What to buy from the spring catwalks
Colourful festival chic and edgy 90’s glamour inspired stunning collections at Paris Fashion Week. Kate Finnigan and Lisa Armstrong round up the best of the new season’s looks
After two seasons of anchoring Chloé to the Seventies, Clare Waight-Keller dedicated her show to “girls named Kate”, in an ode to Moss and the Nineties British rave scene. Models wore wide-legged “rave pants” that recalled the sidestriped Adidas tracksuit bottoms worn in sweaty nightclubs and mucky fields; signature flou dresses and blouses, updated in carnivalesque rainbow dipped crépon and with tassels; trousers and their counterpart trackie tops worn with trailing skirts; chunky “reggae” knit sweaters; as well as silky dungarees. Waight-Keller in person can be very serious understandably — (leading a big fashion house is nothing to laugh about) but this collection was a lot of fun.
Rare is the show that viscerally moves the audience. But Sarah Burton’s Alexander McQueen collection, with its exquisite dresses and stoical integrity (when was the last time any of us saw a show from a major label that wasn’t all about the bags or sweatshirts?) stole everyone’s heart. Her view of the world is softer than that of the late Lee McQueen’s, and in this collection she finally gave her instincts full reign. Tiny flower prints were printed on to chiffon frills or embroidered on to denim trouser suits or leather in the S shape.
Two of the most strikingly beautiful dresses were fitted to the hips before dissolving into layers of nude or black “tattered” lace, lending them an entirely new delicacy. A stand-out show.
Nadège Vanhee-Cybulski confidently staked out her territory with her second Hermès collection. Light and airy without being nipple-baring or silly, these ultra-luxurious, mainly silky clothes were shot through with a grown-up yet youthful sensibility. Hits included navy, scarlet and white geometric scarf prints on coordinating tunics and skirts, windowpane check sheaths, black dungarees with spaghetti-thin braces and a flared cream sleeveless-jacket-come-dress — a super-glamorous version of an item that will be one of 2016’s wardrobe staples. Worn with highheeled mules, but more often with bright orange Hermès trainers, it was crammed with desirable classics underscored with Vanhee-Cybulski’s cool, pragmatic style. Jane Birkin, who recently berated Hermès for its crocodile skin obsession, beamed from the front row. That’s her wardrobe sorted.
Sacai specialises in a just-avantgarde-enough take on classics, and this season designer Chitose Abe has got them working overtime — never has a navy pleated skirt felt so appealing. She started by taking elements of vintage clothing — a souvenir scarf, a rock band T-shirt, a Napoleonic coat — and deconstructing them. Tacky pink scarves with a tiger motif became an off-the-shoulder top, then a mid-length skirt (spliced with laser-cut embroidery panels), then a short-sleeved bomber jacket. A beaded cardigan was rendered instead in studs to lend a punk edge. There were surprises to everything: knife pleat inserts to make clothes move in unexpected ways, splits in seams, backs that fell open, exaggerated waist lines. That 360° treatment meant there was always something else to consider.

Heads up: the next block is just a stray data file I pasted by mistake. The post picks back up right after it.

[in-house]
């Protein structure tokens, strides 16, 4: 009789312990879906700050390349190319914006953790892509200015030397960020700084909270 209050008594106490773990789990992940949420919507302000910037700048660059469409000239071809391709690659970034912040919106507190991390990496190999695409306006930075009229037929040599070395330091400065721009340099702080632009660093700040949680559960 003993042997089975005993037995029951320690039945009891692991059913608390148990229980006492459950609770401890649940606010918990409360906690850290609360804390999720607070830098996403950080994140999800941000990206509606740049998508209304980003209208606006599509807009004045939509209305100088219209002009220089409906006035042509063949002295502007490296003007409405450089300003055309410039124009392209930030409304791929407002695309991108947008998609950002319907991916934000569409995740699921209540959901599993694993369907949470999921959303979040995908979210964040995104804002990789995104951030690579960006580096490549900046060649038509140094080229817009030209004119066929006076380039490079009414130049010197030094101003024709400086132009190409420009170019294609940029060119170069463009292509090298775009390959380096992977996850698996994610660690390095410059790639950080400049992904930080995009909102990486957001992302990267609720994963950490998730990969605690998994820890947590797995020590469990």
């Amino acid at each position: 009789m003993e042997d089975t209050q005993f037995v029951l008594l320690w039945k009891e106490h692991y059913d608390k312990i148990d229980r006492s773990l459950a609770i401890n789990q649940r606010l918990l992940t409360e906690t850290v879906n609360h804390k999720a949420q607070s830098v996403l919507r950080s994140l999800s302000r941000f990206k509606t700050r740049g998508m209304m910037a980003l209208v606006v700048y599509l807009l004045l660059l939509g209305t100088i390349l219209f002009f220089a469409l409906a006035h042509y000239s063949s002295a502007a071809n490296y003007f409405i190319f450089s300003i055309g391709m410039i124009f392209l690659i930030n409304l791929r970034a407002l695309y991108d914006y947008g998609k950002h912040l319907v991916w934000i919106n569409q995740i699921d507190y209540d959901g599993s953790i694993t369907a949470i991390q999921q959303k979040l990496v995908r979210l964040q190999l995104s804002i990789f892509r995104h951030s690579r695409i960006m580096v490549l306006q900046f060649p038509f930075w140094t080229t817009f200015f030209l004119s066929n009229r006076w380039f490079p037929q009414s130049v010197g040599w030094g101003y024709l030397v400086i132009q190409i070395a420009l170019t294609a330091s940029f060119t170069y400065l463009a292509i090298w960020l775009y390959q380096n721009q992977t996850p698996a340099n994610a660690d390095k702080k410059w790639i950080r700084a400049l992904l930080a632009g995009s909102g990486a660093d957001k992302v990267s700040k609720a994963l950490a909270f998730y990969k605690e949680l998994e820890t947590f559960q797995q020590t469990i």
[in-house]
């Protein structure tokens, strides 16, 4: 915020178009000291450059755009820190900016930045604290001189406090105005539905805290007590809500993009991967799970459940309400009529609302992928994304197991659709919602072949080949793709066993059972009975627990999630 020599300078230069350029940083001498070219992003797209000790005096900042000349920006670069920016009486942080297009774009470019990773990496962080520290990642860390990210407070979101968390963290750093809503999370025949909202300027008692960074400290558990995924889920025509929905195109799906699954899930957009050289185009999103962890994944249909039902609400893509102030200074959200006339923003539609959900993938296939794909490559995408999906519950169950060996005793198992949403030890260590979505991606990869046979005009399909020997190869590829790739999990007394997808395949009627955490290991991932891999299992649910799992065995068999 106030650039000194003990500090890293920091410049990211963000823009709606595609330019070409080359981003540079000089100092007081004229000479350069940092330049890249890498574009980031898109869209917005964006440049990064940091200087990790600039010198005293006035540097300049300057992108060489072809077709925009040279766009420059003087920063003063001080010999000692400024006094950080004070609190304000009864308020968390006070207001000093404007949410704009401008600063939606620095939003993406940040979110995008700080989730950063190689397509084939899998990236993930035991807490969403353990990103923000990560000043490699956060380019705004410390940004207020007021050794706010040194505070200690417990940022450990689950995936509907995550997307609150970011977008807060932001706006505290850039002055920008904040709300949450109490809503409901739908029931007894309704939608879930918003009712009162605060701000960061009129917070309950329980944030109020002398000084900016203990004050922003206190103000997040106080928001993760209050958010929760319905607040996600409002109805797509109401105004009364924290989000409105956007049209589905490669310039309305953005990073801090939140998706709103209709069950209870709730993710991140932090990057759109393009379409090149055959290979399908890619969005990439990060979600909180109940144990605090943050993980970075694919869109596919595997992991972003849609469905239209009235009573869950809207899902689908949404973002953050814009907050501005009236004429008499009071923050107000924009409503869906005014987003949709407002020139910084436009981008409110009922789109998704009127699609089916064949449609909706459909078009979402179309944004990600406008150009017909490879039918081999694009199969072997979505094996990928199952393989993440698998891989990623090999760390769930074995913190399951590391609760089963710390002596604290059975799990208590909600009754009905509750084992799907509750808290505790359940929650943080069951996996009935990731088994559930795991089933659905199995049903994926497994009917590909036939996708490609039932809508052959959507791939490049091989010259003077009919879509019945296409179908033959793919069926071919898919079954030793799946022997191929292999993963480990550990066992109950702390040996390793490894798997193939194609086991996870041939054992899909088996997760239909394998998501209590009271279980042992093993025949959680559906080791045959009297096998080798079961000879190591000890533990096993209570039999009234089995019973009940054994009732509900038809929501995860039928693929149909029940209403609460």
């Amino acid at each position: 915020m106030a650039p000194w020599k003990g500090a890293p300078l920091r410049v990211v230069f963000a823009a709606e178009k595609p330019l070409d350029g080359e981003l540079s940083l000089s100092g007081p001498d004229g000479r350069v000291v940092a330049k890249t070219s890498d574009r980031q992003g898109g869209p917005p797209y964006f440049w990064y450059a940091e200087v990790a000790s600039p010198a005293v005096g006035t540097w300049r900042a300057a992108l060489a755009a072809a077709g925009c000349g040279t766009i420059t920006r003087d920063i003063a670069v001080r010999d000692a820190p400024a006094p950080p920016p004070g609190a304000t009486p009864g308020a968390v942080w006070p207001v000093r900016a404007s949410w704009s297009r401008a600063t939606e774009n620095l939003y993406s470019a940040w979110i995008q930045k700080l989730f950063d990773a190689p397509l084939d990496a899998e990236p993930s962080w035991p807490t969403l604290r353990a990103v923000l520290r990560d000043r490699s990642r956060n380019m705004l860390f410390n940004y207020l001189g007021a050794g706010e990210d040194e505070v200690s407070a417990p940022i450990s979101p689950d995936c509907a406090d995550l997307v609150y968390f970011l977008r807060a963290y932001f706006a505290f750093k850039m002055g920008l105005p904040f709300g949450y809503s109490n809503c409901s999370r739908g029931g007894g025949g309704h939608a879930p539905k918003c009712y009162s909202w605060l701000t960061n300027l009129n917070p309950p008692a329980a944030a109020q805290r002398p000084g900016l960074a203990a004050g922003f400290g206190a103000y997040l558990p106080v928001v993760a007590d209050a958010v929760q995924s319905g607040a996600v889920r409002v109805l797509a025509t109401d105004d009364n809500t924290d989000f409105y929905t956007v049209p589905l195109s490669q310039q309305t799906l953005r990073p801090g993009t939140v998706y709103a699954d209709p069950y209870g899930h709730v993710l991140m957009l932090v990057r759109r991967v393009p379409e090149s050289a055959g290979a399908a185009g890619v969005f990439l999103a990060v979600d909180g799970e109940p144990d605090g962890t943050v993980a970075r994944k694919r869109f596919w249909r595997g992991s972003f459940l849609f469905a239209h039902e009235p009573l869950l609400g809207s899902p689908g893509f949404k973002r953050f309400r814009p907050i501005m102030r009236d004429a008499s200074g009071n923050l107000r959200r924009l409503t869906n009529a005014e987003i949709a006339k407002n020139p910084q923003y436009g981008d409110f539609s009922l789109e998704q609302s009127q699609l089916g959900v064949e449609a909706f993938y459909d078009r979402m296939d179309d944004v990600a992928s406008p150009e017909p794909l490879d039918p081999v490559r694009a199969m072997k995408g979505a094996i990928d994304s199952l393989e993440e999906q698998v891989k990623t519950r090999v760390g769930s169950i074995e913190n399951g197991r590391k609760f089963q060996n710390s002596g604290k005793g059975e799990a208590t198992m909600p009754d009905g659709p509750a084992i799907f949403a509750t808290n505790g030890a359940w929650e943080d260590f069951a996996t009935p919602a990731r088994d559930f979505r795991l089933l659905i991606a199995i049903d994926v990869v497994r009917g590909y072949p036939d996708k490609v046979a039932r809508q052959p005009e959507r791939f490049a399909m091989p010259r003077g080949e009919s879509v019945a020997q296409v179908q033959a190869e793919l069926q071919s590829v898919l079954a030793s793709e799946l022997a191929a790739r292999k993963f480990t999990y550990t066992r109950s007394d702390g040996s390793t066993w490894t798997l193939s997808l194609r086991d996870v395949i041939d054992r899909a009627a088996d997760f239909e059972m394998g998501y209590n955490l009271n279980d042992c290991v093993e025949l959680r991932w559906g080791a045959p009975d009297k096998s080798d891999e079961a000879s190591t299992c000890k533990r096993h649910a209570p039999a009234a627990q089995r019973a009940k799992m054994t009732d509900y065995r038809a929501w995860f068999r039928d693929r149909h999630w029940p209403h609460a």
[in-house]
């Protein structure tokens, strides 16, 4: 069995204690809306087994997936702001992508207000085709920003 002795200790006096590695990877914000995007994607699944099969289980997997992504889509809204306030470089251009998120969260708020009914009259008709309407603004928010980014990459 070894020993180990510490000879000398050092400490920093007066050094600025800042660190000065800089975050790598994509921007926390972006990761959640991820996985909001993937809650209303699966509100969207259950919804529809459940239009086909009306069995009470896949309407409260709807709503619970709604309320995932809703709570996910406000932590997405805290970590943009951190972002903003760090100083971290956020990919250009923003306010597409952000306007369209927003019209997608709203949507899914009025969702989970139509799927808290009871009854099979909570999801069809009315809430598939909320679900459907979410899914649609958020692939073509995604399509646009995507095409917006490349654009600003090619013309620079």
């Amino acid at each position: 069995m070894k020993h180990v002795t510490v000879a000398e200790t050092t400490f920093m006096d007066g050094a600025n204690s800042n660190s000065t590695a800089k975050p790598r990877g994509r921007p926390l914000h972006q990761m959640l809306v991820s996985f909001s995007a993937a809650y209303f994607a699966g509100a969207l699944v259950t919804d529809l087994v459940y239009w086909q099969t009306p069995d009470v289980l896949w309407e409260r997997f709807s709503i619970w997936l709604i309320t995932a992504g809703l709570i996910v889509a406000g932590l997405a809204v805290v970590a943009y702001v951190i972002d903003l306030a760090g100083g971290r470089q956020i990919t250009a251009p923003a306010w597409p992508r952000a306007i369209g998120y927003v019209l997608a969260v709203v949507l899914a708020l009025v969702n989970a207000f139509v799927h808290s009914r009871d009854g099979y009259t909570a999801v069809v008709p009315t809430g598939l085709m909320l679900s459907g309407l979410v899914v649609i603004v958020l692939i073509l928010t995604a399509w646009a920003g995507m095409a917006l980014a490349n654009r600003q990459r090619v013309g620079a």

Four months ago Pierpaolo Piccioli and Maria Grazia Chiuri in Rome, had desks in their offices piled high with books on Africa. They’ve been busy in the interim, running traditional Maasai beading, feathers and Kikuyu textiles through their ateliers, where the unparalleled light touch of their seamstresses turned them into delicate embellishments with an unmistakably Italian embrace of the uxorious. Monastically plain kaftan shapes gave way to tribal and waxed prints. Then came feathers, chiffon inserts, beading, studded leather and bands of coloured suede. As the Out of Africa score soared over African drumbeats (corny but plangent), it was as if the ghost of Karen Blixen had been superimposed with images of the Kikuyu: one of the most beautiful collections of the season.
Where would Hedi Slimane, Saint Laurent’s creative director, be without street culture? Wellies, Barbour-esque jackets, oversized leather biker jackets, ripped sweaters over long bias cut dresses, skimpy mini dresses that don’t quite fit properly so, oops, your nipples keep popping out — this latest collection owed a debt to the festival teenager, and every festival trope was there, bar the Portaloos. Rich women who like the idea of down and dirty, but not the reality, will adore this, as they have from Slimane’s debut — you can’t argue with the sales figures, and those trench coats and boots will be catnip for fans. The audience as ever, was divided between Hedi’s disciples and Yves purists, who wonder what from the Slimane era will ever make the Saint Laurent archives.